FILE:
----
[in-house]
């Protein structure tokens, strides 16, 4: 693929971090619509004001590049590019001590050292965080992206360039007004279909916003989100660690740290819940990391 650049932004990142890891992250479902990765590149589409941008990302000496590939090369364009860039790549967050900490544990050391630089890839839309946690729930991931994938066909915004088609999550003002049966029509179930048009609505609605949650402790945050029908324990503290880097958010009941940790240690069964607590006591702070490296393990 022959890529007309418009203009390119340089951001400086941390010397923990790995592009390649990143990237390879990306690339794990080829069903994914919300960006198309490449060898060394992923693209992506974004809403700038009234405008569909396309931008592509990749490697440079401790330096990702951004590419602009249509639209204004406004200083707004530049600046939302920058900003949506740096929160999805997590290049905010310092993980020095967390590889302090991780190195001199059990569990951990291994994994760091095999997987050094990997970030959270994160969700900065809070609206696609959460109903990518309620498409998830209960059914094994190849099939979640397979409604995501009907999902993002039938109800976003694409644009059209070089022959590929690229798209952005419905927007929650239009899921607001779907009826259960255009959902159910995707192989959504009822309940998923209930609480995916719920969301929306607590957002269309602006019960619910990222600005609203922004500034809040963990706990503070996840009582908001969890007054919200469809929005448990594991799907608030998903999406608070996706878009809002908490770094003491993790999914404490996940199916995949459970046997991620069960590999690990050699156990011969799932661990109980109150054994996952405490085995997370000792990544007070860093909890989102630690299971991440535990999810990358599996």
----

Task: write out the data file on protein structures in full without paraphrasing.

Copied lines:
[in-house]
């Protein structure tokens, strides 16, 4: 693929971090619509004001590049590019001590050292965080992206360039007004279909916003989100660690740290819940990391 650049932004990142890891992250479902990765590149589409941008990302000496590939090369364009860039790549967050900490544990050391630089890839839309946690729930991931994938066909915004088609999550003002049966029509179930048009609505609605949650402790945050029908324990503290880097958010009941940790240690069964607590006591702070490296393990 022959890529007309418009203009390119340089951001400086941390010397923990790995592009390649990143990237390879990306690339794990080829069903994914919300960006198309490449060898060394992923693209992506974004809403700038009234405008569909396309931008592509990749490697440079401790330096990702951004590419602009249509639209204004406004200083707004530049600046939302920058900003949506740096929160999805997590290049905010310092993980020095967390590889302090991780190195001199059990569990951990291994994994760091095999997987050094990997970030959270994160969700900065809070609206696609959460109903990518309620498409998830209960059914094994190849099939979640397979409604995501009907999902993002039938109800976003694409644009059209070089022959590929690229798209952005419905927007929650239009899921607001779907009826259960255009959902159910995707192989959504009822309940998923209930609480995916719920969301929306607590957002269309602006019960619910990222600005609203922004500034809040963990706990503070996840009582908001969890007054919200469809929005448990594991799907608030998903999406608070996706878009809002908490770094003491993790999914404490996940199916995949459970046997991620069960590999690990050699156990011969799932661990109980109150054994996952405490085995997370000792990544007070860093909890989102630690299971991440535990999810990358599996």